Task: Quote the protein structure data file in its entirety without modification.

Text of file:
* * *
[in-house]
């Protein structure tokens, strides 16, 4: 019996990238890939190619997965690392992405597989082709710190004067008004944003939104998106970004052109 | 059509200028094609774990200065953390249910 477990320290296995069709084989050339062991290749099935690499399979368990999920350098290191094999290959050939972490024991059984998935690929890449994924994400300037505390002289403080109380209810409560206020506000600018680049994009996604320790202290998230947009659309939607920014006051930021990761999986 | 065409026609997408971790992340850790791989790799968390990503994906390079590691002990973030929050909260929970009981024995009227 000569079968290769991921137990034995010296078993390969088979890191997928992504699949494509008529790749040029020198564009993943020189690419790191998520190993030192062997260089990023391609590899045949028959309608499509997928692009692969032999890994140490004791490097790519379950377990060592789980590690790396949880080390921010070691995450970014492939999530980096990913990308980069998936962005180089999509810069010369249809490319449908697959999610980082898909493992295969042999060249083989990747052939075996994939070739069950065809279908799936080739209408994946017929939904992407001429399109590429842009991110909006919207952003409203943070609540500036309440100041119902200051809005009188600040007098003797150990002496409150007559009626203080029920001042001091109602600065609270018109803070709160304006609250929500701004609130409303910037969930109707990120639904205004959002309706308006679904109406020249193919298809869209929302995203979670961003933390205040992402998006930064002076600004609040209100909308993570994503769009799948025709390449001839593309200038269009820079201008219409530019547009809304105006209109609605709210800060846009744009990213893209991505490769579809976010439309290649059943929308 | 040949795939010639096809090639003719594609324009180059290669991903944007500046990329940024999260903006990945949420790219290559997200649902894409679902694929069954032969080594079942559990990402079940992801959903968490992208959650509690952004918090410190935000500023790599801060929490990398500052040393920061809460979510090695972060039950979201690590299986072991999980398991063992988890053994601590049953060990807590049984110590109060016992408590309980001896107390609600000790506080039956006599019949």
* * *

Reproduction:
[in-house]
């Protein structure tokens, strides 16, 4: 019996990238890939190619997965690392992405597989082709710190004067008004944003939104998106970004052109 | 059509200028094609774990200065953390249910 477990320290296995069709084989050339062991290749099935690499399979368990999920350098290191094999290959050939972490024991059984998935690929890449994924994400300037505390002289403080109380209810409560206020506000600018680049994009996604320790202290998230947009659309939607920014006051930021990761999986 | 065409026609997408971790992340850790791989790799968390990503994906390079590691002990973030929050909260929970009981024995009227 000569079968290769991921137990034995010296078993390969088979890191997928992504699949494509008529790749040029020198564009993943020189690419790191998520190993030192062997260089990023391609590899045949028959309608499509997928692009692969032999890994140490004791490097790519379950377990060592789980590690790396949880080390921010070691995450970014492939999530980096990913990308980069998936962005180089999509810069010369249809490319449908697959999610980082898909493992295969042999060249083989990747052939075996994939070739069950065809279908799936080739209408994946017929939904992407001429399109590429842009991110909006919207952003409203943070609540500036309440100041119902200051809005009188600040007098003797150990002496409150007559009626203080029920001042001091109602600065609270018109803070709160304006609250929500701004609130409303910037969930109707990120639904205004959002309706308006679904109406020249193919298809869209929302995203979670961003933390205040992402998006930064002076600004609040209100909308993570994503769009799948025709390449001839593309200038269009820079201008219409530019547009809304105006209109609605709210800060846009744009990213893209991505490769579809976010439309290649059943929308 | 040949795939010639096809090639003719594609324009180059290669991903944007500046990329940024999260903006990945949420790219290559997200649902894409679902694929069954032969080594079942559990990402079940992801959903968490992208959650509690952004918090410190935000500023790599801060929490990398500052040393920061809460979510090695972060039950979201690590299986072991999980398991063992988890053994601590049953060990807590049984110590109060016992408590309980001896107390609600000790506080039956006599019949």